As his career took off, Jeff settled in St. Paul, where apartments on and near University Avenue provided years of good times and humorous misadventures. “Those were the sites of some really, really fun gatherings,” Ryan recalls. “The music would be playing, and it would be loud—and they knew it was loud, so they made a point of going and inviting all the neighbors.”
The suddenness of Jeff’s death shocked and saddened his family, friends, and fans. His family was hurt by reports that characterized the cause as a “drug overdose.” The reality, explains Ryan, was more complex.
“It was mixed drug toxicity. The medical examiner found nothing illegal in his system at all. All they found was his anti-depressants, his anti-anxiety medication, and he had been drinking.” The individual medications were in their prescribed range, “but for whatever reason, the sun, the moon, and the stars all aligned in a particular way where it ended up becoming toxic. We went back and looked at the prescriptions that had been written, and you want to place some kind of blame—but you can’t.”
It’s now been six years since that painful event, but Jeff lives on in memories—and, of course, in his music. “His records are still selling,” says Ryan, who credits Slim Moon and Portia Sabin at Kill Rock Stars for unstinting support. “They send us statements of what’s going on. My parents find a tremendous amount of comfort in that. They find excitement in the fact that his music is still played.”
What brought Jeff Hanson to my mind this spring was a song, “This Time It Will,” that we played on The Current’s local-music stream one day when I was hosting. That evening I biked home listening to “Madam Owl,” and was once again moved and impressed by the subtle arrangements, the soaring melodies, and the tremendous depth of feeling.
As music writers, so much of what we do is pegged to specific events: someone has a show coming up, or a record is being released, or a musician does something outrageous and lands in the news. Listening to Jeff Hanson, though, I decided I wanted to write about him because—well, just because of the music. I wanted to learn more about this Minnesota musician, and to help share his story.
I’m not the only writer thinking about Jeff Hanson: Ryan said the family still gets quite a few inquires about Jeff, though he said they typically decline to comment. “It’s hard to do interviews,” Ryan admits. “Because Jeff’s the youngest, we’ve always been fiercely protective of him.” The family’s painful experiences with what Ryan characterized as “lazy” journalism at the time of Jeff’s death have left his family wary of media attention.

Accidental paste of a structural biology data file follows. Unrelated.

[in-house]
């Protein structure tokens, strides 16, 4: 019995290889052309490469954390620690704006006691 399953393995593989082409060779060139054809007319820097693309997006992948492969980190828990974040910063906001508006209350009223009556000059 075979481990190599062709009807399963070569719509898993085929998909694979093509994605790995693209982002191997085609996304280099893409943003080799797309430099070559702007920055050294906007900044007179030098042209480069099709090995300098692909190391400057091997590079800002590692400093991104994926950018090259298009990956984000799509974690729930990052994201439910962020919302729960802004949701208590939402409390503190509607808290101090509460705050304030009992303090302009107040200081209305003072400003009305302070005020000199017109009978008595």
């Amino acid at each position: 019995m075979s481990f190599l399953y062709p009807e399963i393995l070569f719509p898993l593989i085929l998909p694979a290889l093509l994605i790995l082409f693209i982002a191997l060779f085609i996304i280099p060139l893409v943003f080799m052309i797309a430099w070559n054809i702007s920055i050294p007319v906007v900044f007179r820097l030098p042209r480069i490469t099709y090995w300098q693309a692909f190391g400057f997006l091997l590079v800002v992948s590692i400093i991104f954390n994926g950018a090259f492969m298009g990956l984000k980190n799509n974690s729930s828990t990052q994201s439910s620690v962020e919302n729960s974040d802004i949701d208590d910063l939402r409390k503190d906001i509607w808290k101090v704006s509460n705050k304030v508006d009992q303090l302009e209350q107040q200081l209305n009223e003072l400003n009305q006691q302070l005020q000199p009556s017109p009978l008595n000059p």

Jeff, says Ryan as our conversation draws to a close, is “the only person that I’ve ever met over the course of my lifetime that I’ve known from birth to the end.” That gives Ryan a special relationship to Jeff’s songs: songs that, like all the best songs, are intensely personal but evoke universal longings. “The thing that Jeff always talked about was laying yourself bare. The nature of his work—the cruelty of it—was that you generate a product that is born of your soul.”
For all the praise Jeff garnered, there was also criticism—including some from people who knew him personally. “At some level,” says Ryan, “when they’re critiquing you, because your product is your emotions, it’s how you feel about yourself, it becomes intensely personal—and it’s sometimes hard to reconcile what people think about you in your personal and your professional life if the two of them cross over.”
As we stand to walk out the door, Ryan tells me that as a fan, if I wanted to hear the songs that are especially meaningful to members of Jeff’s family, I should listen to “Losing a Year,” “The Last Thing I’d Do,” or “Nothing Would Matter At All,” at the beginning “when he’s singing about wondering what he can do for a living—‘something that makes you all proud.’” In those songs, Ryan says, “That’s the Jeff we knew.”
This article was produced as a part of a collaboration between 89.3 The Current and The Growler, a monthly craft beer lifestyle magazine covering the best stories in beer, food, and culture. Find this article online and in print in the June edition of The Growler.